.

Biomchemical c
onversion technologies that will be
considered include:



Lipid extraction and transesterification (biodiesel)



Lipid extraction and hydrotreatment (renewable diesel
)



Anaerobic d
igestion (methane)



Alcohol fermentation (ethanol)

Thermochemical conversion technologies that will be considered include:



Wet
gasification (methane)



Gasification with Fischer Tropsch (gasoline, diesel)



Thermochemical liquefaction (
gasoline, diesel
)



Pyrolysis (gasoline, diesel)

Processing costs, conversion efficiencies, and any necessary biomass drying will be incorporated
into th
e model.
Cost data for a variety of thermochemical processes

and alcohol fermentation

will be obtained from work done by Antares Group
(2009)
.

Other

cost data on con
version
processes will be
estimated from

literature

data
.


Emission factor data will be incorporated into the model.
The production effects of pricing
greenhouse gases will also be explored.

Model Results



Model outputs include size and siting decisions f
or algae
cultivation

facilities, biorefineries, and
storage facilities
. Maps will show the spatial arrangement. The model will also provide

estimates
of

industry profit for given price points for fuel and co
-
products

under

a variety of scenarios
.
Multiple model runs at varying prices will allow for the development of a supply curve for algal
biofuel from wastewater.

Research Impact


The model

and its results will prove use
ful to a number of stakeholders including

dairy and
feedlot operators, munic
ipal treatment plant operators,
and state and federal agencies
. Biofuels
from wastewater
-
grown algae hold the promise of enhanced water treatment, reduced greenhouse
gas emissions, improved energy security, and profit for agricultural operations.


The
supp
ly chain model

can serve as a strategic planning tool for government and industry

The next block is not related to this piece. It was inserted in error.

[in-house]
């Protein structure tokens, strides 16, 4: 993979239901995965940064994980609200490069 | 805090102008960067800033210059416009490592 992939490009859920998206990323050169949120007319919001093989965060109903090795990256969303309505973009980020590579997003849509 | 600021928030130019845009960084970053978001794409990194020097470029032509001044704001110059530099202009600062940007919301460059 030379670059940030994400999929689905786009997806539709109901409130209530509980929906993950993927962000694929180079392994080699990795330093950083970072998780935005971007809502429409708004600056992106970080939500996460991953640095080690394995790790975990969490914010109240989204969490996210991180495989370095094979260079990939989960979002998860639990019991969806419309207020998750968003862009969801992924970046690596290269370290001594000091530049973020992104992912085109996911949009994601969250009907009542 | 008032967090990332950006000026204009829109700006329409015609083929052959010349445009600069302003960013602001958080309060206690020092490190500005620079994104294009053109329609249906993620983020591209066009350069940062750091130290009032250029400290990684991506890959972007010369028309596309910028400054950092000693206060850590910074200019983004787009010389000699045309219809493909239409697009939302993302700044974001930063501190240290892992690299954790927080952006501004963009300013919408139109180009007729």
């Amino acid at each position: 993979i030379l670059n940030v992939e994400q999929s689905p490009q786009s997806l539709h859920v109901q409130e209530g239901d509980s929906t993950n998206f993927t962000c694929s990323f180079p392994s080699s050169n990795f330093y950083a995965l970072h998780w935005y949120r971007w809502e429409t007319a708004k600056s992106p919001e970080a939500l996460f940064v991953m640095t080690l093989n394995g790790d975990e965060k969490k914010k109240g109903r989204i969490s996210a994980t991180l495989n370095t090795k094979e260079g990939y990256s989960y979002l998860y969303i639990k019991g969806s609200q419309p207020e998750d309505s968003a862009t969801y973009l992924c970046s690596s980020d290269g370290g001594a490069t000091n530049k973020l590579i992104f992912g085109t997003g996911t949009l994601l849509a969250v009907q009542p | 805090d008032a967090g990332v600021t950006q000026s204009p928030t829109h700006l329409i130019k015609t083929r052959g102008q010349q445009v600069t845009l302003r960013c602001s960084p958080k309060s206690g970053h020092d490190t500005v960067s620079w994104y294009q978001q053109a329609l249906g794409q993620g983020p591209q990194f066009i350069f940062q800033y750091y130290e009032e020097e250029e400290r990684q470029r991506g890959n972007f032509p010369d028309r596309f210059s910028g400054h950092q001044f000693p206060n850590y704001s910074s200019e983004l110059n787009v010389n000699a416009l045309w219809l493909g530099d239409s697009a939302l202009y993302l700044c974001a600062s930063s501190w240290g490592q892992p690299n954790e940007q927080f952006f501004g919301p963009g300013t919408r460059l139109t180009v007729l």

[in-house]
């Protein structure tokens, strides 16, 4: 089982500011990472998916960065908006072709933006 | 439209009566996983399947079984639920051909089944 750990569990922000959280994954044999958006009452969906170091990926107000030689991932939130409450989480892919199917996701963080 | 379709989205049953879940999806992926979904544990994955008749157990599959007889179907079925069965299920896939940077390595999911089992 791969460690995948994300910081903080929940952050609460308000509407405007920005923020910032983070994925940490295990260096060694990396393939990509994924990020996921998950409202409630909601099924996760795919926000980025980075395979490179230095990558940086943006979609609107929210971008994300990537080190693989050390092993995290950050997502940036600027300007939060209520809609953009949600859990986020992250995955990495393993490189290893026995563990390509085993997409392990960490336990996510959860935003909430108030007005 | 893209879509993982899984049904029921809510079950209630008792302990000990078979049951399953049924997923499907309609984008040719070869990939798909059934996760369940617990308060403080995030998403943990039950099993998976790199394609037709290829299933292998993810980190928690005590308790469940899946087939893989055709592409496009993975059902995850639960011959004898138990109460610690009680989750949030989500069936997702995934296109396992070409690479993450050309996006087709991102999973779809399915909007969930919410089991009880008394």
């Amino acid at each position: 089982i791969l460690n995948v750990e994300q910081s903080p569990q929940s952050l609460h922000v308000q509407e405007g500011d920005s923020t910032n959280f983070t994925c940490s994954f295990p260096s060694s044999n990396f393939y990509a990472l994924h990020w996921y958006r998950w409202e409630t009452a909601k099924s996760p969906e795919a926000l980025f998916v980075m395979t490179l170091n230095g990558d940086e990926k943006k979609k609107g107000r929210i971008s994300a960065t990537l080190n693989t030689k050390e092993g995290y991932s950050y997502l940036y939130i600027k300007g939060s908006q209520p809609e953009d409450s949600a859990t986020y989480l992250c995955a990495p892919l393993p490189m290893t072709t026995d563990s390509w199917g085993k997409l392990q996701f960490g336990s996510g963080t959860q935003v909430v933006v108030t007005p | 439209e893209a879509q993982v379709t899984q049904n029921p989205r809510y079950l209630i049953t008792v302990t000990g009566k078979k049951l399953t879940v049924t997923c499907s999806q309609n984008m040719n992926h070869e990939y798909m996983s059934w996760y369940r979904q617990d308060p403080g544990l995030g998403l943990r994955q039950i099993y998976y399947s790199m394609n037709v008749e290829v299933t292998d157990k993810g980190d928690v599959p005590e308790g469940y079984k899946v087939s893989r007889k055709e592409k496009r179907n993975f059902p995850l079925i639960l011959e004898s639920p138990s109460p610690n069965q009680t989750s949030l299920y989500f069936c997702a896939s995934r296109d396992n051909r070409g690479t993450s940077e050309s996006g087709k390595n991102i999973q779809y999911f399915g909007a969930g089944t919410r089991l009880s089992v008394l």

stakeholders as the algal fuel industry grows. For a given fuel price, agricultural managers can
determine if their facility is in a position to take advantage of algal techn
ology.

Municipalities
considering renovations or upgrades to existing wastewater facilities could also determine if they
are in a good location to pursue algal treatment technology.

Government agencies
can use the
model results to determine the expected co
ntribution of wastewater
-
grown algal fuels toward the

Low Carbon Fuel Standard,

Renewable Fuel Standard
,

and other sustainability goals.

Limitations


Growth rates and biomass compositions in the model are average

values

or
values obtained from
regression
models
. Therefore, actual yields will vary from site to site.

On
-
site testing should take
place prior to investment in algal production infrastructure.
The model results can serve as a
guide to sites that show promise.


Sensitivity analysis will be perform
ed on the fraction of

municipal, d
ai
ry, and feedlot
wastewaters

that

are available for algal facilities.
It is possible that

a portion of a facility’s
wastewater cannot be diverted to algae

facilities. In many cases, an algae facility could be added
to the

existing
treatment infrastructure

or could be implemented when upgrades are made to
existing plants.

Future Work


-

Life cycle analysis of fuel production pathways being considered in the model

-

Predictions of spatial algae biomass outputs should be combined

with the existing
biorefinery siting model de
veloped by UC Davis researchers

-

The model should be expanded to include the entire continental US



Statement of Work


An overview of the modeling process is illustrated in the graphic below:








Task 1: Develop a Secondary Wastewater Treatment Model


Two methods of secondary wastewater treatment will be considered:



Activated Sludge (aerobic)



Anaerobic Diges
tion

(anaerobic)


Activated sludge will be used for wastewaters with less than 2,000 mg/ L COD whereas
anaerobic digestion will be used for wastewaters with more than 2,000 mg/ L COD

(Malina and
Pohland 1992)
.


Each system will be characterized in the treatment model to determine the required inputs for
each cubic meter of wastewater treated. These inputs include:



Ammortized

capital expenditures



Electricity consumption



Heating requirements (anaerobic digestion)

Site specific
characteristics (weather,
wastewater)

Algae yield from Algae
Cultivation Model

Harvested algae yield
from Harvesting Model

Fuel yield from Fuel
Conversion Model

Linear Programming
Model

Site Selection

CO2
Requirement,
CO2 availability

Site
characteristics and resource proximity database


Output characteristics will include the composition of the treated water with a focus on COD,
nitrogen, and phosphorous. For anaerobic digestion, outputs include quan
tities of CO
2

and CH
4

produced per cubic meter of water treated.


For sites in which an anaerobic digester is used, a biogas generator will also be included.
Electricity will be sold as a co
-
product and heat will be captured and used on
-
site if needed eith
er
to heat the digester influent or to dry biomass.


Outputs of the secondary wastewater treatment model include: